rudder, and the ways in which the propelling tubes could be placed were
capable of being varied _ad infinitum_ by a system of levers.

The Seraing No. 2 had an engine of a nominal power of 40 horses, and
took on an average 30 minutes to make the trip, backward and forward, of
85 kilometers, with four stoppages.

The success obtained was perfect, and the running was most satisfactory.
It was remarked, only, that from the standpoint of effective duty it
would have been desirable to reduce the velocity of the water at its
exit from the propellers.

Mr. Poillon attributes the small effective performance to the system
employed for putting the water in motion. At time of Mr. Seraing's
experiments, only centrifugal force pumps were known, and the theoretic
effective duty of these, whatever be the peculiar system of
construction, cannot exceed 66 per cent., and, in practice, falls to 40
or 50 per cent. in the majority of cases.

It is probable, then, that in making use of those new rotary pumps where
effective duty reaches and often exceeds 80 per cent., we might obtain
much better results, and it is this that justifies the new researches
that have been undertaken by Messrs. Maginot & Pinette, whose first
experiments we are about to make known.

In order to have it understood what interest attaches to these
researches, let us state the principal advantages that this mode of
propulsion will have over the helix and paddle wheel: The width of
side-wheel boats will be reduced by from 20 to 30 per cent., and the
draught of water will be diminished in screw steamers to that of the
hull itself; the maneuver in which the power of the engine might be
directly employed will be simplified; a machine will be had of a
sensibly constant speed, and without change in its running; the
production of waves capable of injuring the banks of canals will be
avoided; the propeller will be capable of being utilized as a bilge
pump; all vibration will be suppressed; the boat will be able to run at
any speed under good conditions, while the helix works well only when
the speed of the vessel corresponds to its pitch; it will be possible to
put the propelling apparatus under water; and, finally, it will be
possible to run the pump directly by the shaft of the high speed engine,
without intermediate gearing, which is something that would prove a very
great advantage in the case of electric pleasure boats actuated by piles
and accumulators and dynamo-electric machines.


We now arrive at Messrs. Maginot & Pinette's system, the description of
which will be greatly facilitated by the diagram that accompanies this
article. The inventors have employed a boat 14 meters in length by 1.8
m. in width, and 65 centimeters draught behind and 32 in front. The
section of the midship beam is 70 square decimeters, and that of the
exhaust port is 4. At a speed of 2.2 meters per second the tractive
stress, K, is from 10 to 11 kilogrammes. At a speed of 13.5 kilometers
per hour, or 3.75 meters per second, the engine develops a power of 12
horses. The piston is 19 centimeters in diameter, and has a stroke of 15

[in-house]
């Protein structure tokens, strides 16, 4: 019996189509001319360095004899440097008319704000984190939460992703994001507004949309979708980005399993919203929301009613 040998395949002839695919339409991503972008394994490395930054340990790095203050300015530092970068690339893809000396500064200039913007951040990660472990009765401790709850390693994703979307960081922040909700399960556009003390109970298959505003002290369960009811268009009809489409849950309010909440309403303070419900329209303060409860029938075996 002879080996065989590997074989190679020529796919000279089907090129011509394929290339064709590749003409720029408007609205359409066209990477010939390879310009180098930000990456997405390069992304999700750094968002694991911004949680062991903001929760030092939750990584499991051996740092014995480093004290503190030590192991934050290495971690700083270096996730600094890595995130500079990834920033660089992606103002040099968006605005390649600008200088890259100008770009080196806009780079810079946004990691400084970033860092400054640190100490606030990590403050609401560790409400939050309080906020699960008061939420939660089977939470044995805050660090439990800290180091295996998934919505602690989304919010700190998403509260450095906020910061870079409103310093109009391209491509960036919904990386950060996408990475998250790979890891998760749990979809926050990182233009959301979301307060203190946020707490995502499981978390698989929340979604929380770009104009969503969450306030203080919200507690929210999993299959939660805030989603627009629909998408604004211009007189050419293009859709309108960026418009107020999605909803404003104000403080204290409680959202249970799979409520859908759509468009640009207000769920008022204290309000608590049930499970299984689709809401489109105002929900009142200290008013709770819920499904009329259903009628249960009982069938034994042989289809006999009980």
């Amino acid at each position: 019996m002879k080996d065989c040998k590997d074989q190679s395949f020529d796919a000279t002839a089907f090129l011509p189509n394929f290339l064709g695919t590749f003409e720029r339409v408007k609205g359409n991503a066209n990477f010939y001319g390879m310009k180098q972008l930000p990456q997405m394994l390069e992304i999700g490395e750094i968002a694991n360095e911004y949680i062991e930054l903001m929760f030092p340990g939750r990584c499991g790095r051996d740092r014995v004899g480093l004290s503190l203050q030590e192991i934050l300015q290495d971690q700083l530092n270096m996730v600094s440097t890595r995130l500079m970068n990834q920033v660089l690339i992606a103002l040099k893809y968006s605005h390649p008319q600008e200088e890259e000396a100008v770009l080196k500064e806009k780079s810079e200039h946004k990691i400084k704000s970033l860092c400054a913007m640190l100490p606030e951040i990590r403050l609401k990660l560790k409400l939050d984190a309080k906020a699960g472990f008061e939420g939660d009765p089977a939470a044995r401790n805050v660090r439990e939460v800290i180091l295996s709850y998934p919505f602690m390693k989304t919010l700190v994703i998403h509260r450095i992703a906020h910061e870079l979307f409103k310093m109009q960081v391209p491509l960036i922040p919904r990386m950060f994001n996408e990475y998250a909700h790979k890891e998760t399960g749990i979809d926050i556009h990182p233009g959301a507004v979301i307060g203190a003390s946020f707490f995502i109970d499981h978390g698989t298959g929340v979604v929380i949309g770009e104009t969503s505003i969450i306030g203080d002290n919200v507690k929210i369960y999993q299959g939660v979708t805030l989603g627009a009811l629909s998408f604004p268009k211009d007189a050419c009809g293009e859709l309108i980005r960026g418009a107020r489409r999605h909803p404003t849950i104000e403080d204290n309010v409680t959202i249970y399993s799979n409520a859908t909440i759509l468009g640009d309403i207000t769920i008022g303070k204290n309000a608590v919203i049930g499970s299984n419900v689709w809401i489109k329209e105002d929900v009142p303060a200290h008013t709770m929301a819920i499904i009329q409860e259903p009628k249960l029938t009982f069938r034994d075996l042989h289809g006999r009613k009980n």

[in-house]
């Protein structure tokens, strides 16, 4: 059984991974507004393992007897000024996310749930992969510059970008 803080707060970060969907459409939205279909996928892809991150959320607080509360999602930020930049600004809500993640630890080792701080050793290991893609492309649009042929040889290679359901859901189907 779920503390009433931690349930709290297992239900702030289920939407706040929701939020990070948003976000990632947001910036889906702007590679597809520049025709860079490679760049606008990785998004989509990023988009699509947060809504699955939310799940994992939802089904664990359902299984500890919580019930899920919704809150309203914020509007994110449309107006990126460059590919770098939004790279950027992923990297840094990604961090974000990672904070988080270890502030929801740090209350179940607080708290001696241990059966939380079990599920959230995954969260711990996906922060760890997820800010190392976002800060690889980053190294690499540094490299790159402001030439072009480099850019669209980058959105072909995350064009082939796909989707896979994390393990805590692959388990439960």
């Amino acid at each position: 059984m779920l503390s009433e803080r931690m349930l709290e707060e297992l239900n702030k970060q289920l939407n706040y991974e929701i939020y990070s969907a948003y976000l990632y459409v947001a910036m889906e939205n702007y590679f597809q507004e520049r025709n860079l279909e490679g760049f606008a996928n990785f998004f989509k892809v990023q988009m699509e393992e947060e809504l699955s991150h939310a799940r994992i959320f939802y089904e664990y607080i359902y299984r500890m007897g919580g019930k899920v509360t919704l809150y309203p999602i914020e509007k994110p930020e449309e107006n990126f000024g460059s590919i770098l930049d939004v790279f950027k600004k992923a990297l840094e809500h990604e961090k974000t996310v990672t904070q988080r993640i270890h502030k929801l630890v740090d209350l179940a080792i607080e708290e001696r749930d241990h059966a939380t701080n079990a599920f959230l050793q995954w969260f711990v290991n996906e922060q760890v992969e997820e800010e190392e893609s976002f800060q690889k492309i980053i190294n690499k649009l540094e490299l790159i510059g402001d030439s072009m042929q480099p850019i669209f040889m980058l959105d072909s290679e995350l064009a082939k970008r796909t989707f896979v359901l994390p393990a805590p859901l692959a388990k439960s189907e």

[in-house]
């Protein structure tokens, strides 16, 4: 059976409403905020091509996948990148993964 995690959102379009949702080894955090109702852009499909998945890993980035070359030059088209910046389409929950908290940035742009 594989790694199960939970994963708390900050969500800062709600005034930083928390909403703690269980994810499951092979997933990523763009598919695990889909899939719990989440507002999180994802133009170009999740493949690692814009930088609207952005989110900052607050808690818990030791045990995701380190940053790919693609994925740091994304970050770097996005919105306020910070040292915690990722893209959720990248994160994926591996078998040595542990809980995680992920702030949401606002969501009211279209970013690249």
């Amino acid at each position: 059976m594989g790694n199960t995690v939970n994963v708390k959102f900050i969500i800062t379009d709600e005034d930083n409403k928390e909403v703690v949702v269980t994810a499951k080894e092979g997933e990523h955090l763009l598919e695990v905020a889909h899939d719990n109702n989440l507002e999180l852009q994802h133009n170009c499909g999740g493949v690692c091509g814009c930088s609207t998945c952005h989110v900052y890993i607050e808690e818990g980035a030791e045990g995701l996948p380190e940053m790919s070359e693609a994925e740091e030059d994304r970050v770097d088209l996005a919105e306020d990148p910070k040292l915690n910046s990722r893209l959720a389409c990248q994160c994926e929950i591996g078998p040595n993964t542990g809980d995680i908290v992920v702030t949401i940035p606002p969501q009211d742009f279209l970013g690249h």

centimeters. The shaft, in common, of the pump and engine makes 410
revolutions per minute. It will be seen from the figure that suction
occurs at the lower part of the hull, at A, and that the water is forced
out at B, to impel the vessel forward. C and C' are the tubes for
putting the vessel about, and DD' the tubes for causing her to run
backward. Owing to the tubes, C, C', the rudder has but small dimensions
and is only used for _directing_ the boat. The vessel may be turned
about _in situ_ by opening one of the receiving tubes, according to the
side toward which it is desired to turn.

This boat is as yet only in an experimental state, and the first trials
of her that have recently been made upon the Saone have shown the
necessity of certain modifications that the inventors are now at work
upon.--_La Nature_.

* * * * *


[Footnote: Read before Section G of British Association.]

By Professor W.C. UNWIN.

[Illustration: Fig. 1.]

In the ordinary strap dynamometer a flexible band, sometimes carrying
segments of wood blocks, is hung over a pulley rotated by the motor, the
power of which is to be measured. If the pulley turns with left-handed
rotation, the friction would carry the strap toward the left, unless the
weight, Q, were greater than P. If the belt does not slip in either
direction when the pulley rotates under it, then Q-P exactly measures
the friction on the surface of the pulley; and V being the surface
velocity of the pulley (Q-P)V, is exactly the work consumed by the
dynamometer. But the work consumed in friction can be expressed in
another way. Putting [theta] for the arc embraced by the belt, and [mu]
for the coefficient of friction,

Q/P = [epsilon]^{[mu]^{[theta]}},

or for a given arc of contact Q = [kappa]P, where [kappa] depends only
on the coefficient of friction, increasing as [mu] increases, and _vice
versa_. Hence, for the belt to remain at rest with two fixed weights, Q
and P, it is necessary that the coefficient of friction should be
exactly constant. But this constancy cannot be obtained. The coefficient
of friction varies with the condition of lubrication of the surface of
the pulley, which alters during the running and with every change in the